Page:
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Rob Ryan and the Saints Defense: I Ain't Mad At Cha

As the 2015 NFL season approaches, the analysis and predictions about the New Orleans Saints defense will gain more and more steam. With a defense-heavy draft and some quality free agent acquisitions, Rob Ryan and his staff get to hit the reset button and try to get the magic back from two seasons ago!

These guys need to step it up in 2015
These guys need to step it up in 2015
Derick E. Hingle-USA TODAY Sports

What's Up Who Dats, It's ya boi Tee Word! Did ya miss me? I'm sure you didn't with this whirlwind of excitement that is the NFL off-season. Today I wanted to chop it up with you about the Rob Ryan the changes to the New Orleans Saints roster. The biggest storyline that will be in constant development between now and opening day (and possibly a few weeks beyond) is Ryan and the .38 hot seat he is resting on. After being unemployed for "about 5 minutes" after being fired by the Dallas Cowboys, Ryan was hired by the Saints and led a remarkable turnaround in 2013. As we all know, the success was not sustained in 2014 and defense fell back to the bottom of the league. The fall of the Saints defense and off-season attempt at recovery has forced me into full 2Pac therapy, which brings me to the title of this piece - 'I Ain't Mad At Cha'.

Believe it or not, I (like most of you) was not completely surprised by the regression of the defense last season. However, I was surprised by how far our mighty Saints defense fell in 2014. But here's the thing, I refuse to blame Rob Ryan for the poor performance of the unit. Well, no more than I'd blame Sean Payton for the overall lack of fire of the entire team. I'm not mad at Ryan and I have 2 reasons to support my position. The difference between an excuse and a reason/cause, in my opinion, is that an excuse is usually some B.S., while a reason/cause has merit. So, here are my top 2 reasons 'I ain't mad at cha':

1. All Hype and No Substance

Heading into the 2014 season, the hype train was loaded with fuel and running at a breakneck speed towards week one in Atlanta. Word on the streets and blogs and ESPN and NFL Network was that the big, bad bayou bullies were the team to beat and that defense, boy that defense, was going to lay the wood all season. The much improved pass rush was ready to ascend to the next level and settle in among the elite in the league. Let's not forget the defensive backs - the sky was the limit with the transition from Roman Harper and Malcolm Jenkins to Kenny Vaccaro and Jairus Byrd. The stage was set for the Saints to compete with the Seattle Seahawks, and Houston Texans for the top defense in the league. Then the season actually started and the defense allowed Atlanta to remain in the game and eventually win in overtime. My personal opinion is that the 11+ guys responsible for stopping the Falcons that day, and a few subsequent opponents, bought into the hype. They all believed that they just needed to show up and offenses would just lay down. Say what you will about organizational control, but the reality is, a coach or coaching staff can only control so much. These players are exposed to so much media, that it's impossible to keep them from getting at least a little full of themselves. It also doesn't help when everyone is crowning you Super Bowl champs before you take the first snap. Hey Rob Ryan, I ain't mad at cha!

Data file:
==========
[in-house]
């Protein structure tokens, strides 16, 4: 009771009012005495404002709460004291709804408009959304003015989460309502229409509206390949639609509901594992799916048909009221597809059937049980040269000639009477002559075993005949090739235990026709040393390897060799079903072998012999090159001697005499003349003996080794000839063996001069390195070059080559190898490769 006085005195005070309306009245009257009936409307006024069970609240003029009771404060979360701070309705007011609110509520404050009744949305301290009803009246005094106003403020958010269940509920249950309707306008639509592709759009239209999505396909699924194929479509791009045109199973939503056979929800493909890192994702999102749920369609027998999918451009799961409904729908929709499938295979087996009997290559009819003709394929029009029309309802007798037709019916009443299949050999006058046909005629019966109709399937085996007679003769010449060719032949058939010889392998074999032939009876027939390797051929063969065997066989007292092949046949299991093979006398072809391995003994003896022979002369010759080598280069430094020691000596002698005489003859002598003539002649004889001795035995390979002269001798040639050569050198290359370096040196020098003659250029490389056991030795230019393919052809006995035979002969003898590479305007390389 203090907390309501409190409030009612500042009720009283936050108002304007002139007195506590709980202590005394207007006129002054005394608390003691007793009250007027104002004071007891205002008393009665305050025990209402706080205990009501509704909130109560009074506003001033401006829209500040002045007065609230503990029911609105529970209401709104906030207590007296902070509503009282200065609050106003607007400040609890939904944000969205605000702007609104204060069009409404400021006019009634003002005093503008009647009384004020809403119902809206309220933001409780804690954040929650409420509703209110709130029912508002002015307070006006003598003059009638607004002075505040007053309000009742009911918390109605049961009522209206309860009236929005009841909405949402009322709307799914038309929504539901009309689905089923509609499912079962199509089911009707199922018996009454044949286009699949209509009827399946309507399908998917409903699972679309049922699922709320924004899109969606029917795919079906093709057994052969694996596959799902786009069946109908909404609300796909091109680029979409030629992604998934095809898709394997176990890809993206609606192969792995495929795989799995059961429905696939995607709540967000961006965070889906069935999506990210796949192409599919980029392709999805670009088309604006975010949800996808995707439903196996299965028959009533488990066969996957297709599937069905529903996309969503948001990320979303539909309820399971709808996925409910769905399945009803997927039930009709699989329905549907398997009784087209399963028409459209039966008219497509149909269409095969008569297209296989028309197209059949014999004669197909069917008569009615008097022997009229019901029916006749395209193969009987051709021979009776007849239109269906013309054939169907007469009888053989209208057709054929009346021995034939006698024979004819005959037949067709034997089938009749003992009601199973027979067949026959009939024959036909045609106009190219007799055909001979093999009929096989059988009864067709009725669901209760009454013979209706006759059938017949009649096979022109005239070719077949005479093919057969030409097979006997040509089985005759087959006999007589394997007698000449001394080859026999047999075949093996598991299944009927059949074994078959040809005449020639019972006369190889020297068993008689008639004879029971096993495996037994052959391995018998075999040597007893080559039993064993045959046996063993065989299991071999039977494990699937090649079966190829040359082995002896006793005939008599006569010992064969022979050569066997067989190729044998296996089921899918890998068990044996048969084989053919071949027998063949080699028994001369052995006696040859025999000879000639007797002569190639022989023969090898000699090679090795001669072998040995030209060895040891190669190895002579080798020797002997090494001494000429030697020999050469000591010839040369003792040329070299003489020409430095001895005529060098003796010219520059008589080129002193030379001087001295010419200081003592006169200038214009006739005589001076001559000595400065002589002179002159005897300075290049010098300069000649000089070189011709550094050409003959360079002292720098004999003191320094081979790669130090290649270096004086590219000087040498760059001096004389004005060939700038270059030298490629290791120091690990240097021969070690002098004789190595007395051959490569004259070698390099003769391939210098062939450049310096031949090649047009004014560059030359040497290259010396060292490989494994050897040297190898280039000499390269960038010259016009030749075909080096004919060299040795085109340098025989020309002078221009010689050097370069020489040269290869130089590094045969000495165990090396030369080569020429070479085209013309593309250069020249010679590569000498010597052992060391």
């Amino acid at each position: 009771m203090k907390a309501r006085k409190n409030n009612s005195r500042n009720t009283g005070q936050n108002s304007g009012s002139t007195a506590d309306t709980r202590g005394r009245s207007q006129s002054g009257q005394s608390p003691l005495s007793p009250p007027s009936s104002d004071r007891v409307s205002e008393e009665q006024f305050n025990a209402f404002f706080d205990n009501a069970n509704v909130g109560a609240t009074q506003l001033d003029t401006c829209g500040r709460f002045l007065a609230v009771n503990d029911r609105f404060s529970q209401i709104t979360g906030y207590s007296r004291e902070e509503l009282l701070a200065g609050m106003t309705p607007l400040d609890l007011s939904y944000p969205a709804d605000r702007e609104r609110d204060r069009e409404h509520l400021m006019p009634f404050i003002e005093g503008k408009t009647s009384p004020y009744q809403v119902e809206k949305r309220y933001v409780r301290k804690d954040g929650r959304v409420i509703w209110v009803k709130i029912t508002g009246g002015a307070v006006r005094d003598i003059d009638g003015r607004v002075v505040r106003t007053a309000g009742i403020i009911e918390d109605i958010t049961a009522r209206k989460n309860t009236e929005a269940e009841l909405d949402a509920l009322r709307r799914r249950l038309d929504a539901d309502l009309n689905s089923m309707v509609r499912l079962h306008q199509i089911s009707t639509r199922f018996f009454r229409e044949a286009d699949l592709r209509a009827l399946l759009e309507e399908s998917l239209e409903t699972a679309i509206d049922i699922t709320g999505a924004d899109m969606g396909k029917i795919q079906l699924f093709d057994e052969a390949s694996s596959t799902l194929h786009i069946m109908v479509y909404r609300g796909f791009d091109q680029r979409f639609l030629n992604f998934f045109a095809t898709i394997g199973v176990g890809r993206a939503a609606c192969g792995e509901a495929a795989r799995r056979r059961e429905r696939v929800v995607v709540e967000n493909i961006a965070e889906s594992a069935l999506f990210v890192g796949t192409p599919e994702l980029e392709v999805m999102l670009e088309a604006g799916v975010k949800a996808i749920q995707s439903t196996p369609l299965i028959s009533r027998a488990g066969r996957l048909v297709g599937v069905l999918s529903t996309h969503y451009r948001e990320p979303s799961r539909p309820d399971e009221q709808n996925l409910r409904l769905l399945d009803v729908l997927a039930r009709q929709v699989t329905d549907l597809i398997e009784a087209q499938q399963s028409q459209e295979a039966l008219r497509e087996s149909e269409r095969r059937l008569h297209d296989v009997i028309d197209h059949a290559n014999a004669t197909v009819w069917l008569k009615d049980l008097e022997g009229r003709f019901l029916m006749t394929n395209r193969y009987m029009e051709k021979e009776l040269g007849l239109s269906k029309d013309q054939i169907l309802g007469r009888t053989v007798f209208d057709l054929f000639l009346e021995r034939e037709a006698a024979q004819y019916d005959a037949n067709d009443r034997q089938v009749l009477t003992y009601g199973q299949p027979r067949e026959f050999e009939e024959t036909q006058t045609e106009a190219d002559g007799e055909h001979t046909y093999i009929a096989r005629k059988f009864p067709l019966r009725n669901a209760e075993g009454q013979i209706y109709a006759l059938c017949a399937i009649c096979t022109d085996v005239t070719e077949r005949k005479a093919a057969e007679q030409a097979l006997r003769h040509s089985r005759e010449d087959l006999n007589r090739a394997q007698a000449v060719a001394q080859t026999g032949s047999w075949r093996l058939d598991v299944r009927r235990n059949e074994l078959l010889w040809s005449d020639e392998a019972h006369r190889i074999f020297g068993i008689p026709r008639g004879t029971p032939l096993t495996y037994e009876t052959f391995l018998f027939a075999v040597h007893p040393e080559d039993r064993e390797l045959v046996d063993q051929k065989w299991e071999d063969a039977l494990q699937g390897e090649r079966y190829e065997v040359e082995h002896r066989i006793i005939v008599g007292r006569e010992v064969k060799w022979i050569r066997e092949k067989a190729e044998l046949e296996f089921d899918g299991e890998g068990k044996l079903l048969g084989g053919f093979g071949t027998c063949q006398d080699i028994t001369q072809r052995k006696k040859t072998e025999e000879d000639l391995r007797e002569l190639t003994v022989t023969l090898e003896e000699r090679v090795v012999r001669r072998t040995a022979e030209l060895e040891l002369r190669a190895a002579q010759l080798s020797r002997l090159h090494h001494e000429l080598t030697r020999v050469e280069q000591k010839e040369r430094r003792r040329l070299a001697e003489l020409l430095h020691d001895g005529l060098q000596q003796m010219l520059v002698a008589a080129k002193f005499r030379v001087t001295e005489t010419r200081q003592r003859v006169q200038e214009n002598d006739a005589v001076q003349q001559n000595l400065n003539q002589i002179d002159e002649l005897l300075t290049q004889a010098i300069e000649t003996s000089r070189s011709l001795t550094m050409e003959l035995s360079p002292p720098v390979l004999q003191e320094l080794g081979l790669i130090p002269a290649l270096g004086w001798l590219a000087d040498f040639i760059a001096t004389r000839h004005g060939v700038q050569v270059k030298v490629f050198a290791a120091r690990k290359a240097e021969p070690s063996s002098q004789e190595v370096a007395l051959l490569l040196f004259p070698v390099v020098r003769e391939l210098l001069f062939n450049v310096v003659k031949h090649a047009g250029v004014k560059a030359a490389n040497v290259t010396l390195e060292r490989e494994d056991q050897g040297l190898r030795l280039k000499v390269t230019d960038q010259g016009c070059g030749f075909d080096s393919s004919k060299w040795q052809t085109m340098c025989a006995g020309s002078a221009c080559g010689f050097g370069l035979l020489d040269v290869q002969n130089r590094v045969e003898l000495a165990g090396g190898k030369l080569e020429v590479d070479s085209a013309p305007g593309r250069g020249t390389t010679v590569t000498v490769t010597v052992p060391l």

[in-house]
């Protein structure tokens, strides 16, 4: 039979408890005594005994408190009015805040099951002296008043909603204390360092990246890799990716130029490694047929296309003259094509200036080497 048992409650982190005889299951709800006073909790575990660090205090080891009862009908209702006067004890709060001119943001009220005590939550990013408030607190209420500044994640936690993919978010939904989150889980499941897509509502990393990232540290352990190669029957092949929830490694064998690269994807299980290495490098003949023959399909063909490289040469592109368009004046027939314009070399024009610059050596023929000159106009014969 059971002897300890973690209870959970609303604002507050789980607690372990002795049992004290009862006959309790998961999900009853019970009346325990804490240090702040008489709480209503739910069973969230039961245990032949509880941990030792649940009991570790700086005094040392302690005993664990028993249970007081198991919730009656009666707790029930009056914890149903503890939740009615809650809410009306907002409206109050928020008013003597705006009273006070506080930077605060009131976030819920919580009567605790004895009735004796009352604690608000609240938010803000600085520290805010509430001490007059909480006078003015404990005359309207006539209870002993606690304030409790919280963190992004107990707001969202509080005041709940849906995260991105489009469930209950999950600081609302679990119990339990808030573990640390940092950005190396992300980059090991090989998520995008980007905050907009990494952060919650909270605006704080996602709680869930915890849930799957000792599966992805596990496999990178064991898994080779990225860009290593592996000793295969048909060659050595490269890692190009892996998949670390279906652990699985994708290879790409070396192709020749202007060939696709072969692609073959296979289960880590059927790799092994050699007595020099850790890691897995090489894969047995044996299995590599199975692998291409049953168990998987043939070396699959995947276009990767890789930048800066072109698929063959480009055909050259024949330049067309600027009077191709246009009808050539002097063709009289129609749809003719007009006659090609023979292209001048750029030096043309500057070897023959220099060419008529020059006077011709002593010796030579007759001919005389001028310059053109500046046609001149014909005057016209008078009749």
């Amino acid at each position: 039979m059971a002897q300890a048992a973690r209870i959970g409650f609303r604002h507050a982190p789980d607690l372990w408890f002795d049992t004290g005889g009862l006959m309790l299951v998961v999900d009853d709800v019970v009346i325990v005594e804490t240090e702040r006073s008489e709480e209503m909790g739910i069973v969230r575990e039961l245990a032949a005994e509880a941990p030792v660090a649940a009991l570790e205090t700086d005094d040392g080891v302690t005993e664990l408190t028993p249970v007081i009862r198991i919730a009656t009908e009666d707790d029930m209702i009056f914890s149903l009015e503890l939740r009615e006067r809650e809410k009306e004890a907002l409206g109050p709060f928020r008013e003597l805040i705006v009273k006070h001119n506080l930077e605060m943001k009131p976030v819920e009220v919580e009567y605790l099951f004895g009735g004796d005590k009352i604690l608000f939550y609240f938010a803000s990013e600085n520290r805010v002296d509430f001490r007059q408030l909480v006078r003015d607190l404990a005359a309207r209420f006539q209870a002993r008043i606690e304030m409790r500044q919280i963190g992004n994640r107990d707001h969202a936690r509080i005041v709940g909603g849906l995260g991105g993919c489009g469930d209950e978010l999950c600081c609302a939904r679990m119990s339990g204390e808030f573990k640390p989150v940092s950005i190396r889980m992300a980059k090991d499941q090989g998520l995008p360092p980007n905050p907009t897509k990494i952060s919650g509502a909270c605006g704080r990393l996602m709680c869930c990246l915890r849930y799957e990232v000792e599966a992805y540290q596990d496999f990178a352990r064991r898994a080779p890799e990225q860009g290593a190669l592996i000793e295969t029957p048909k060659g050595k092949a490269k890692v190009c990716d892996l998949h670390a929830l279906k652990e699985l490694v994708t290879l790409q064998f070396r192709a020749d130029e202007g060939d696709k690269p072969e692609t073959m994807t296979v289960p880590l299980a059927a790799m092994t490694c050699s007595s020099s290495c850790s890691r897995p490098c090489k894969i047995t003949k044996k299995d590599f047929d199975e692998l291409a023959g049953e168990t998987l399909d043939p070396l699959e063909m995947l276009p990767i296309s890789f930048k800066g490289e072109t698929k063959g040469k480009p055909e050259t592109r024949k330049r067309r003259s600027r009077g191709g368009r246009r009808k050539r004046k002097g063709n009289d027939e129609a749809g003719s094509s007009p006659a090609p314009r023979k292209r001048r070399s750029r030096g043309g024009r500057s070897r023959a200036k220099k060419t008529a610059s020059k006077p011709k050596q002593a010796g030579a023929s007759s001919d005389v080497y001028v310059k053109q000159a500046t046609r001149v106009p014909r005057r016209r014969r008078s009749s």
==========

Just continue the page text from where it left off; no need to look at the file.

2. One Starting Caliber Cornerback and Linebacker

Let's be real y'all, Keenan Lewis was the only starting caliber CB on the roster last season. More truth, Curtis Lofton was the only starting caliber LB. It is nearly impossible to be a consistent winner in the NFL if you have below average coverage and less than a pair of solid LBs on your team. You can scheme and try to use tricks to generate faux pass rush, but in the end, you only expose your greatest weakness to more stress. This is exactly what happened in 2014. While the Saints were parting ways with Victor Butler, Martez Wilson, Harper and Jenkins, no one was brought in to replace them. Factor in the timely release of Jonathan Vilma and unfortunate injury to Jabari Greer and you've lost quite a bit of talent, even if aged talent. Again, the team was not reloaded in the slightest way. Yeah, RR could've raised hell heading into the draft and begged for players, but we know he wouldn't have gotten his new toys after what he'd just orchestrated in 2013. Payton needed to get his offense kick-started so the draft was his to burn. So Ryan was left with David Hawthorne, Ramon Humber, Parys Haralson, Corey White, Patrick Robinson, and Stanley Jean-Baptiste to keep his good thing going. I can point out one common thread among these guys (no, not that they suck) - none of them is a complete or all around player. Each is limited in what they do well, more situational players than anything. So what do you expect when Cameron Jordan disappears until week 7 or 8 and your mega-millionaire safety pulls up lame? This is not a coaching thing, this is a personnel thing! Hey Big Fella, I ain't mad at cha!

Alright, so quick review - Rob Ryan was gifted a bunch of cocky players, many of whom were limited in ability and you wonder why the defense tanked. Well, here's a bonus point, there were no veteran leaders! From where I'm sitting, it's kinda hard to produce a winner under those conditions. I know many will disagree and consider my reasons to be mere excuses, but I stand by my points 100%. Players with inflated self-worth and limited talent will not be successful in general. The good news is that the team seemed to take the defense very seriously this off-season and addressed each area of need and also brought in some locker room presence to reign in the cocky youth. Things are looking up and Rob Ryan will lead another defensive rebirth in New Orleans!

Great to be back and thanks for reading. As always, Be Cool Who Dats!